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Buzzwords Defined: Workplace Models


Kerry O’Brien

Date Published

Mar 20, 2023
8 minute read

As businesses and government agencies continue to evaluate and tweak mobility and flexibility standards, we’ve seen buzzwords about workplace models proliferate. Today, we’ll take a look at the range of workplace models, the ways they signal how organizations function on the spectrum of physical location and collaboration methods, and how they risk being increasingly disconnected from workspace design.


Level-Set: What are Workplace Models?

At the most basic level, workplace models clarify our physical relationship to a place of work and the ways in which we connect with colleagues. The spectrum runs from “fully remote” (employees are distributed physically at their own work sites, have full flexibility in determining where their work takes place, and are equipped to work together in ways that do not depend on being co-located), to “remote-first” (employees operate from their own work sites but have the option of a shared office environment) to “hybrid” (a messy mix – more on this below!) to “office-centered” (employees operate from the office but have some degree of flexibility or remote work choice) to “in-office” (fully in-person at defined sites).

Workplace Models


The term “hybrid” is especially buzzy and ill-defined. It can refer to an individual who splits time between working remotely and working in a company office, a company whose employees exercise a range of options in their work locations, or a type of meeting where some participants are onsite while others are connected virtually.

Each workplace model is accompanied by a stunning array of policies that define the degree to which individual employees operate within the model–a critical layer that establishes the outer limits of each set of options and maps the maximum and minimum amount of flexibility that an individual employee has in customizing their work routine.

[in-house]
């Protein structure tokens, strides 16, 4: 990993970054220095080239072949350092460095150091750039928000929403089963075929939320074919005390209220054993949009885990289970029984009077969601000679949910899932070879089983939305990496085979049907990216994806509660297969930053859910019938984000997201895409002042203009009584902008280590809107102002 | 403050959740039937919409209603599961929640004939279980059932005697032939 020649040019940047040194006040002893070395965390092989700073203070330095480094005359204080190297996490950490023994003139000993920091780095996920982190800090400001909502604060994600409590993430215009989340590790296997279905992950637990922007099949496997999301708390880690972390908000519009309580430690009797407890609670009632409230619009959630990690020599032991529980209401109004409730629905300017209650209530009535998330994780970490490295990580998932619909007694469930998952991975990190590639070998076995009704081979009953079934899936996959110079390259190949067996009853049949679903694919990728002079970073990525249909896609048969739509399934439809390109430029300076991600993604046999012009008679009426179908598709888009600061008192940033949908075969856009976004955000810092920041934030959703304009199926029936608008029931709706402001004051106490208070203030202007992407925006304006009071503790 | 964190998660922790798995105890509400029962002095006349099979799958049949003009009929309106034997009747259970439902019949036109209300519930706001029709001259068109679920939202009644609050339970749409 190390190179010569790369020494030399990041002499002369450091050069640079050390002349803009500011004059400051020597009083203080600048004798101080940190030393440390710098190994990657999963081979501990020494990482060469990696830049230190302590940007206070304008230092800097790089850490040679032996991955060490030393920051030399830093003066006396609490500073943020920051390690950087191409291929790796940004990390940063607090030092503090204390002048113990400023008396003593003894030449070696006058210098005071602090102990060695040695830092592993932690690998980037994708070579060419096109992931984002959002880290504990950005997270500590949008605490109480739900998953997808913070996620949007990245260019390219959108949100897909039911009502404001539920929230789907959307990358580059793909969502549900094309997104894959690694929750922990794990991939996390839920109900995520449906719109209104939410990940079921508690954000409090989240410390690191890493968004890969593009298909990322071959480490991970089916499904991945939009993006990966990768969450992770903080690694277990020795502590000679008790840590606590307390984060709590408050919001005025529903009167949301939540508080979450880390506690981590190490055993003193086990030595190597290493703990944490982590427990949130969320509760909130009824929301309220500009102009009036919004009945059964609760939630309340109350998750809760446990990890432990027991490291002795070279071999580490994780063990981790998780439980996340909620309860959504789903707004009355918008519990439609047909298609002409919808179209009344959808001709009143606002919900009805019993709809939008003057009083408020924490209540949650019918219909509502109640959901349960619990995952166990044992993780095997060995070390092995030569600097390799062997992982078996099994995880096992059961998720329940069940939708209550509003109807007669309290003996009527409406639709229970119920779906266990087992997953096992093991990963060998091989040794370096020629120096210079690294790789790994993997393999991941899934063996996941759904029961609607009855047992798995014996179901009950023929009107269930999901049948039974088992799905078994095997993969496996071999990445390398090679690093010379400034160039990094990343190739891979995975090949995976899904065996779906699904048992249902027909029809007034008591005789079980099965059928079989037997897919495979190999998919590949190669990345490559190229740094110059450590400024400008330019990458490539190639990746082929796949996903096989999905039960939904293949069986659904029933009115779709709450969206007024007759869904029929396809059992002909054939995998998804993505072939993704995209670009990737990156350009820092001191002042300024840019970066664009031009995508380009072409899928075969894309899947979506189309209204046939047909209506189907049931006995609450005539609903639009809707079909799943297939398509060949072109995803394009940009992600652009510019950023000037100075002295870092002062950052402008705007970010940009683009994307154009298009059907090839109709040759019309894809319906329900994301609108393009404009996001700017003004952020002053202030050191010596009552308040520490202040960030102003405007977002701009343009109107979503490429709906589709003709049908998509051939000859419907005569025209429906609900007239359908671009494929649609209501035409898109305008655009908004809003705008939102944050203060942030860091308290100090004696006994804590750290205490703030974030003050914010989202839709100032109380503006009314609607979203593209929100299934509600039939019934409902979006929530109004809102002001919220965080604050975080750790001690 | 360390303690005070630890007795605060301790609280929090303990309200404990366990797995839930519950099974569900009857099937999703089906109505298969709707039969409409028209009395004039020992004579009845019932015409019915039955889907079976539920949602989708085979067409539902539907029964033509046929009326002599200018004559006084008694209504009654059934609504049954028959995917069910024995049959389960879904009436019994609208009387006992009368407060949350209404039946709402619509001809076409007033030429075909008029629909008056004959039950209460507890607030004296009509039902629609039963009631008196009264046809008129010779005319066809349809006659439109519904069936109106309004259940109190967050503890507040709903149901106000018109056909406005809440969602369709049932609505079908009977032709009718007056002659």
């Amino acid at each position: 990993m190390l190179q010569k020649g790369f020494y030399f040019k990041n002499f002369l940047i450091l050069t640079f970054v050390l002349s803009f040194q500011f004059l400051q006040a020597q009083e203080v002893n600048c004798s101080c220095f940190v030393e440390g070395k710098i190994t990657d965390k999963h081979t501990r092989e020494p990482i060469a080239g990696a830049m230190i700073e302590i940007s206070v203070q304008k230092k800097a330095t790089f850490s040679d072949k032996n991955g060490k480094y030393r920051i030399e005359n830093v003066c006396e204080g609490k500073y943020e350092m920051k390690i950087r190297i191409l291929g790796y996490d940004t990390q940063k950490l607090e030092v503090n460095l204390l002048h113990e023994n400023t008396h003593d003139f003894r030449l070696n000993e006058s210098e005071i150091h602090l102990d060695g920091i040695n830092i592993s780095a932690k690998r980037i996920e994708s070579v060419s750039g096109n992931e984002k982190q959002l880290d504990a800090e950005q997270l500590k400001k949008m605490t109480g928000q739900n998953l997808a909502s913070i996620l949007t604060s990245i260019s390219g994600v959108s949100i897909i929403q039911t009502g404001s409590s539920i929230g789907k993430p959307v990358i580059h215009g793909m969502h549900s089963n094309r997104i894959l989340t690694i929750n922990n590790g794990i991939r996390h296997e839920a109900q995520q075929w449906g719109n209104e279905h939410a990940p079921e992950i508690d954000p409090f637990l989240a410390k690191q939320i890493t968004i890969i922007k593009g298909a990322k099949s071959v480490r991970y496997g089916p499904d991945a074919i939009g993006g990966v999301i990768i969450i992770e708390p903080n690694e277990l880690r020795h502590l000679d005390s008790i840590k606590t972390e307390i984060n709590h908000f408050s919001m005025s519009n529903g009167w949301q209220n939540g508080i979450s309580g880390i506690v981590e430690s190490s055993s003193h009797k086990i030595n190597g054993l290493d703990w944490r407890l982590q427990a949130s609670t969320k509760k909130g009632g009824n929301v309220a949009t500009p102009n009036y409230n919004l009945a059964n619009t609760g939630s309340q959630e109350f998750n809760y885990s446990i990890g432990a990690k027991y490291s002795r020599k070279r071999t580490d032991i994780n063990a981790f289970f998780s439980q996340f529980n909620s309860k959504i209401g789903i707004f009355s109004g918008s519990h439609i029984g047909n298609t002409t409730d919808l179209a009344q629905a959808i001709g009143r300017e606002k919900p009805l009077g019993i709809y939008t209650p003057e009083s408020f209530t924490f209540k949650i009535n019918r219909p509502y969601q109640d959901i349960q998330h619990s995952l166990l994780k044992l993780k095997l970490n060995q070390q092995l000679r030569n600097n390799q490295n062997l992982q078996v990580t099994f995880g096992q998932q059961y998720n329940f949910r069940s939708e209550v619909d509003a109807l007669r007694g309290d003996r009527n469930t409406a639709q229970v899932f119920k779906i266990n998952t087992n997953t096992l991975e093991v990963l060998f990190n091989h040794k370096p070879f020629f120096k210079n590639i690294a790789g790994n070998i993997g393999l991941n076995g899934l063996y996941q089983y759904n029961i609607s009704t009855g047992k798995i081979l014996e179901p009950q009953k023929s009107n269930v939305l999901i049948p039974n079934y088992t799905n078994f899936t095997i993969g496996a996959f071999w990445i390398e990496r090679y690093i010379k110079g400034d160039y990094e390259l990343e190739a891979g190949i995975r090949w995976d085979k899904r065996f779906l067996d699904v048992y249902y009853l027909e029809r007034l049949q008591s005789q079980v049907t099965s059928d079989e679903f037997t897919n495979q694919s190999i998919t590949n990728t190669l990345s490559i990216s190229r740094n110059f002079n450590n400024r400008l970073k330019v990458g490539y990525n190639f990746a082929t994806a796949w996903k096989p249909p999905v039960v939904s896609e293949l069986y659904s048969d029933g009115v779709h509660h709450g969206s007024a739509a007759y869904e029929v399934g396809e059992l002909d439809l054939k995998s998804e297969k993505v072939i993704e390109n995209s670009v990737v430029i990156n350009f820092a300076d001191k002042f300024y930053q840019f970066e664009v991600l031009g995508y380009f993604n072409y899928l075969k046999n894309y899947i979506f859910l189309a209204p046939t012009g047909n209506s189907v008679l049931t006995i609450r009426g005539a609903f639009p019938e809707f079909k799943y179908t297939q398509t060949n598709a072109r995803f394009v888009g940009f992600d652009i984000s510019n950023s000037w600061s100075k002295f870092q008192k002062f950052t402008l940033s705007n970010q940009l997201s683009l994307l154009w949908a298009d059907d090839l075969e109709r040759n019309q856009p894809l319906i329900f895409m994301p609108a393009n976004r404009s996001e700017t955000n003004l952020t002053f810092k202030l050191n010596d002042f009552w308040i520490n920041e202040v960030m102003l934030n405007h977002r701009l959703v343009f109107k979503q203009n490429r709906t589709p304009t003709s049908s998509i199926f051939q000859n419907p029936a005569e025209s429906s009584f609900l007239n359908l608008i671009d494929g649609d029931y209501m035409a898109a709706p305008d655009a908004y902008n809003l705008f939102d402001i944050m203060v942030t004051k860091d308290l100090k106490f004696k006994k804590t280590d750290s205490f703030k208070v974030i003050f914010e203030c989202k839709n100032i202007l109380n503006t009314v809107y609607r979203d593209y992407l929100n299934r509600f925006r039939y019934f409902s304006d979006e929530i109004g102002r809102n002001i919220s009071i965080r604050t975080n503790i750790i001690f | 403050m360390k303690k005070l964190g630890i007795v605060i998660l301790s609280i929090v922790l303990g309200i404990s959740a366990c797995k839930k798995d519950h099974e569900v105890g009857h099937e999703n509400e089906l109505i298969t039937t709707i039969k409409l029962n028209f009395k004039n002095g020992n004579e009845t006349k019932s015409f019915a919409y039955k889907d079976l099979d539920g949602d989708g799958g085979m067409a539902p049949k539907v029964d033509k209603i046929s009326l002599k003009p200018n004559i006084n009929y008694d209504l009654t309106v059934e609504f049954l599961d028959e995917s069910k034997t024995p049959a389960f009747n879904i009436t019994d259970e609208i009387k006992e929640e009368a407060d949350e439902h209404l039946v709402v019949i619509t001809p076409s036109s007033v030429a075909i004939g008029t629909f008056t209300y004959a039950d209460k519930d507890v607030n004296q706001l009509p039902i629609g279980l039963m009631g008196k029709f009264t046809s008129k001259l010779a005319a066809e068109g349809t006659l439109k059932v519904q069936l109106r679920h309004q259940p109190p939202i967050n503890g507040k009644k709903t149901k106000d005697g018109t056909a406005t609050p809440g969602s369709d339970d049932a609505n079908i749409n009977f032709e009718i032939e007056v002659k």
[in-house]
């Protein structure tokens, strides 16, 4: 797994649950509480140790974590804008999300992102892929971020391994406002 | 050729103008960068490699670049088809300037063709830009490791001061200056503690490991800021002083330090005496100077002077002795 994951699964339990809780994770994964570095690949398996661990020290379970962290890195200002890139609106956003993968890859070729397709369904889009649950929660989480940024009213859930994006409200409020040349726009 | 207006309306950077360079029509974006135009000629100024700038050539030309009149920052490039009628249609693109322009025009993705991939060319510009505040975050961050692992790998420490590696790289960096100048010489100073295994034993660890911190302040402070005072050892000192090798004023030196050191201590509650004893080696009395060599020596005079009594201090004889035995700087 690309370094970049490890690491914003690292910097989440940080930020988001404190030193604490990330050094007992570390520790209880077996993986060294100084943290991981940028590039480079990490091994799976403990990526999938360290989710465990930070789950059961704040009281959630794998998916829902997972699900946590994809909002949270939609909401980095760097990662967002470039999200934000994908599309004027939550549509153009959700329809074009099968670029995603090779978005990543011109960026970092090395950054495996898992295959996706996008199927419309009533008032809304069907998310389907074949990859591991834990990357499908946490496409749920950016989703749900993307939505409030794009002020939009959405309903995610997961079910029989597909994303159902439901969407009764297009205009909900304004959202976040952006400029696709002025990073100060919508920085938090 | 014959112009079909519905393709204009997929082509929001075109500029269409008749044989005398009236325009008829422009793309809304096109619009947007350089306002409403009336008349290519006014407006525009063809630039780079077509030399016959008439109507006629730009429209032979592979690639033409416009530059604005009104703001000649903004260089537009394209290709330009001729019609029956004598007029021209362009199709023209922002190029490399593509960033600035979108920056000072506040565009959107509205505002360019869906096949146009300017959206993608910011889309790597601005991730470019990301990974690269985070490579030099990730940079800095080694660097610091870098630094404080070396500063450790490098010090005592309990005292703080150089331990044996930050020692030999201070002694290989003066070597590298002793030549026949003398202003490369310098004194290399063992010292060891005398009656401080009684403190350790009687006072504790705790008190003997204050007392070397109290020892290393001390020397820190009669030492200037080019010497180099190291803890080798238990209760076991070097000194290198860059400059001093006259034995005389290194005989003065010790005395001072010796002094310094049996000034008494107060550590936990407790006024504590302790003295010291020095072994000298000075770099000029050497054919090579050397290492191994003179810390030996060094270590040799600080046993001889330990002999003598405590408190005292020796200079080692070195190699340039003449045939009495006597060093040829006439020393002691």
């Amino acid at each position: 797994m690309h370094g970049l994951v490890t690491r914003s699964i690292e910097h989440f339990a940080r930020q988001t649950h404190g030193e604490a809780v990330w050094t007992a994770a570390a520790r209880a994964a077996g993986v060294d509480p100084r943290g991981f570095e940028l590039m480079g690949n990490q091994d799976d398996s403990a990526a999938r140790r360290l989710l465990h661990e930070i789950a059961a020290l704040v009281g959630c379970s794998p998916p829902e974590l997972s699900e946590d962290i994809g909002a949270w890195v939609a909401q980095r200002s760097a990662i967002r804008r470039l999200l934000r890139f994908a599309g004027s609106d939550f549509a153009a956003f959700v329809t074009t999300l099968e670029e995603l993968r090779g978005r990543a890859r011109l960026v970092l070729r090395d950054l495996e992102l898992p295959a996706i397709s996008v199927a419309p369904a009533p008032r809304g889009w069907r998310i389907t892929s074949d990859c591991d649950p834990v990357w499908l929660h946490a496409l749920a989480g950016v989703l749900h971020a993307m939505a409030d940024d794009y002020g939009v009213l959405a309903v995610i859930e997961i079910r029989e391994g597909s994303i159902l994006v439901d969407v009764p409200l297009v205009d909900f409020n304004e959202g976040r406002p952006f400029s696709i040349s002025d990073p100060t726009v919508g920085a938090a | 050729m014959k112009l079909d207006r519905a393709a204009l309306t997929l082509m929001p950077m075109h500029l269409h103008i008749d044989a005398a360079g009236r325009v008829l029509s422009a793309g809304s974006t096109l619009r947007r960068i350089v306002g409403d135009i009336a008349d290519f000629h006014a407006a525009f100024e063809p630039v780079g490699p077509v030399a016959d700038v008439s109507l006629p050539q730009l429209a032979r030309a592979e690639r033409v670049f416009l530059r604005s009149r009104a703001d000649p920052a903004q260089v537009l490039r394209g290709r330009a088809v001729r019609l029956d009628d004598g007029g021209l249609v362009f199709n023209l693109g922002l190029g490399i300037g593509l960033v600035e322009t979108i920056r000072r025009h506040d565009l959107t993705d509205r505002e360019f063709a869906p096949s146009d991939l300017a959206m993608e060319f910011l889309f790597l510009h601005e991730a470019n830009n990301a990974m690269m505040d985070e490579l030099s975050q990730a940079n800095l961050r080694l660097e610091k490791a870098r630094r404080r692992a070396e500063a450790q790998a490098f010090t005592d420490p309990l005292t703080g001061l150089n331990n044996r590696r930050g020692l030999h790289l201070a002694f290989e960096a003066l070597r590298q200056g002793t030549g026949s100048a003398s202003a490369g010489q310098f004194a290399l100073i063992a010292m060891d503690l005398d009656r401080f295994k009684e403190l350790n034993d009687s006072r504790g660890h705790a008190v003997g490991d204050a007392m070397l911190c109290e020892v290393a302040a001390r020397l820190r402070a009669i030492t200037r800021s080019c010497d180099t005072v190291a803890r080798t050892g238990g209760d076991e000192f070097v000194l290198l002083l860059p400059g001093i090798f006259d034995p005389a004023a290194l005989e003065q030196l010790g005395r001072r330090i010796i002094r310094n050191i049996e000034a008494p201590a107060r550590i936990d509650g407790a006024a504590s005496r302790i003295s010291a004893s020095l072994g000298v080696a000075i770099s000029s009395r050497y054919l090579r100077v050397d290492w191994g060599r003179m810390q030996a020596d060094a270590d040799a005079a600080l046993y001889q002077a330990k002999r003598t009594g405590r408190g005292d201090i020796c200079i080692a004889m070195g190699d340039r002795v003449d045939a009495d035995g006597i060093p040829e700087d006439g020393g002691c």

And finally, each team has a culture layer that shapes how those operating at the extreme ends of the policy are perceived and treated. This can create an unspoken set of expectations about how an individual will navigate the organization.

The workplace model spectrum often brings to mind the coping strategies and after-effects of the pandemic. However, at The Clearing, one of the first things we do is help businesses and federal agencies decouple the pandemic from their office policies and workplace models. That’s because we believe it is no longer useful to frame preferences, policies, and space design in 2020 terms. The path is now defined by competing priorities and commitments: executive and employee preferences about ways of working are bumping up against the hard reality of expiring leases, commercial office discount deals, modernization demands, and capital budgets.

So, let’s dig into the push and pull between workplace models and space use, and share what leaders are thinking about as they define work environments for their organizations.


The Relationship Between Workplace Models and Workspace Design

Workplace models used to map fairly clearly to space use, layout, and design. These were dictated by straightforward considerations like headcount and monthly lease terms. Now, we’re seeing an extreme divergence between workplace models and workspace design, along with major efforts to better align the two.

Mapping a workplace model to workspace design now requires highly variable planning. Executives are comparing anticipated and actual headcounts, projecting how activities may unfold across the range of work locations available, and regularly unveiling updated policies, all while the siren song of commercial real estate discounts loudly plays.

Just as you have a range of workplace models, a new crop of workspace design principles and space use conventions have become standard.